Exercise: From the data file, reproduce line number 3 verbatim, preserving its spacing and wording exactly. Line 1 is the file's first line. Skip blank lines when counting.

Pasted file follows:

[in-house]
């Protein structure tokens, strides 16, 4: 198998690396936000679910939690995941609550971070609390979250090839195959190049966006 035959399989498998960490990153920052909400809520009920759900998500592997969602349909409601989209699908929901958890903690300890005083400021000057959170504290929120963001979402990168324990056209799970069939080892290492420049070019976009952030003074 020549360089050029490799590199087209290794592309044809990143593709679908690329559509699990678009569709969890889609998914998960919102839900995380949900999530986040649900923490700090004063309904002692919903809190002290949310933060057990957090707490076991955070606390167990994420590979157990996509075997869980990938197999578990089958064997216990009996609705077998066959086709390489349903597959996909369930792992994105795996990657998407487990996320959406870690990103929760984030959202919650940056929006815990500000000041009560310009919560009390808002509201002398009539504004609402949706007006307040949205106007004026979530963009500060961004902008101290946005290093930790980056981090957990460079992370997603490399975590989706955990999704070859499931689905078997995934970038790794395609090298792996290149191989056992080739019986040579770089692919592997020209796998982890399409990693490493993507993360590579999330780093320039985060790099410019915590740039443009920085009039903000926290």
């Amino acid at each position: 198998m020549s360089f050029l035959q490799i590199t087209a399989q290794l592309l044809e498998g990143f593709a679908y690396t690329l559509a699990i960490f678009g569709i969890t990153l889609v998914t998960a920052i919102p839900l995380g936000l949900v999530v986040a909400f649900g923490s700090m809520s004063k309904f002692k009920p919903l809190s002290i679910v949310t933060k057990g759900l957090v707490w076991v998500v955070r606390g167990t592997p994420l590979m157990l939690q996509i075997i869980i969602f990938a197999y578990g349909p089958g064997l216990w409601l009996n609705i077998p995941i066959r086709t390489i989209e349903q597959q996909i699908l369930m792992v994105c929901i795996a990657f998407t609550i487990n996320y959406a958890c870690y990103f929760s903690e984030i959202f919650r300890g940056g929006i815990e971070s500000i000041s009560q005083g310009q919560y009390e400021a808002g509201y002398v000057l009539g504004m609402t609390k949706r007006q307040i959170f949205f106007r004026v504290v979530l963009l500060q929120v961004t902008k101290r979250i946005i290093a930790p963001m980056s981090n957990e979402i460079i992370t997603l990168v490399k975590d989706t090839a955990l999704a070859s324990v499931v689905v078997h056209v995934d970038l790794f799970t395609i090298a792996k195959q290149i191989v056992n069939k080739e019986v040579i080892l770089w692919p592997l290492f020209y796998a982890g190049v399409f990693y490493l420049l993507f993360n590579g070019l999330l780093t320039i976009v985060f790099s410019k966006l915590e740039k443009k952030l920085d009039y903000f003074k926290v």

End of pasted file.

């Amino acid at each position: 198998m020549s360089f050029l035959q490799i590199t087209a399989q290794l592309l044809e498998g990143f593709a679908y690396t690329l559509a699990i960490f678009g569709i969890t990153l889609v998914t998960a920052i919102p839900l995380g936000l949900v999530v986040a909400f649900g923490s700090m809520s004063k309904f002692k009920p919903l809190s002290i679910v949310t933060k057990g759900l957090v707490w076991v998500v955070r606390g167990t592997p994420l590979m157990l939690q996509i075997i869980i969602f990938a197999y578990g349909p089958g064997l216990w409601l009996n609705i077998p995941i066959r086709t390489i989209e349903q597959q996909i699908l369930m792992v994105c929901i795996a990657f998407t609550i487990n996320y959406a958890c870690y990103f929760s903690e984030i959202f919650r300890g940056g929006i815990e971070s500000i000041s009560q005083g310009q919560y009390e400021a808002g509201y002398v000057l009539g504004m609402t609390k949706r007006q307040i959170f949205f106007r004026v504290v979530l963009l500060q929120v961004t902008k101290r979250i946005i290093a930790p963001m980056s981090n957990e979402i460079i992370t997603l990168v490399k975590d989706t090839a955990l999704a070859s324990v499931v689905v078997h056209v995934d970038l790794f799970t395609i090298a792996k195959q290149i191989v056992n069939k080739e019986v040579i080892l770089w692919p592997l290492f020209y796998a982890g190049v399409f990693y490493l420049l993507f993360n590579g070019l999330l780093t320039i976009v985060f790099s410019k966006l915590e740039k443009k952030l920085d009039y903000f003074k926290v």